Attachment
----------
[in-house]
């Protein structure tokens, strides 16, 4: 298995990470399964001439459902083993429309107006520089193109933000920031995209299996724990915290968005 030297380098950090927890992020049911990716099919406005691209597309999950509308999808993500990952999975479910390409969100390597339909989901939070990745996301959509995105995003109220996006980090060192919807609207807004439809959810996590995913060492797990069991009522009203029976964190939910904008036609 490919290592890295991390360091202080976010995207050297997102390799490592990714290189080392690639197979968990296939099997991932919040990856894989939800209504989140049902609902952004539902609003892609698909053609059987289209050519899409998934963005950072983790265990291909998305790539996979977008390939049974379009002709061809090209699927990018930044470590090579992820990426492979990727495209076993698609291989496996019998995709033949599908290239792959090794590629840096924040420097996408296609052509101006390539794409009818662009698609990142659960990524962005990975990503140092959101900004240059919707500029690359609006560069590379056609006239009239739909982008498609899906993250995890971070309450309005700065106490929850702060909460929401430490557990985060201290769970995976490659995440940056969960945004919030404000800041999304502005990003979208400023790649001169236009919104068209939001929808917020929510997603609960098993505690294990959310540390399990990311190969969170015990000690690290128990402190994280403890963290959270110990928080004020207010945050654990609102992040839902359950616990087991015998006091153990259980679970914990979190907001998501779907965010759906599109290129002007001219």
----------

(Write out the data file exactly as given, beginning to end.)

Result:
[in-house]
């Protein structure tokens, strides 16, 4: 298995990470399964001439459902083993429309107006520089193109933000920031995209299996724990915290968005 030297380098950090927890992020049911990716099919406005691209597309999950509308999808993500990952999975479910390409969100390597339909989901939070990745996301959509995105995003109220996006980090060192919807609207807004439809959810996590995913060492797990069991009522009203029976964190939910904008036609 490919290592890295991390360091202080976010995207050297997102390799490592990714290189080392690639197979968990296939099997991932919040990856894989939800209504989140049902609902952004539902609003892609698909053609059987289209050519899409998934963005950072983790265990291909998305790539996979977008390939049974379009002709061809090209699927990018930044470590090579992820990426492979990727495209076993698609291989496996019998995709033949599908290239792959090794590629840096924040420097996408296609052509101006390539794409009818662009698609990142659960990524962005990975990503140092959101900004240059919707500029690359609006560069590379056609006239009239739909982008498609899906993250995890971070309450309005700065106490929850702060909460929401430490557990985060201290769970995976490659995440940056969960945004919030404000800041999304502005990003979208400023790649001169236009919104068209939001929808917020929510997603609960098993505690294990959310540390399990990311190969969170015990000690690290128990402190994280403890963290959270110990928080004020207010945050654990609102992040839902359950616990087991015998006091153990259980679970914990979190907001998501779907965010759906599109290129002007001219």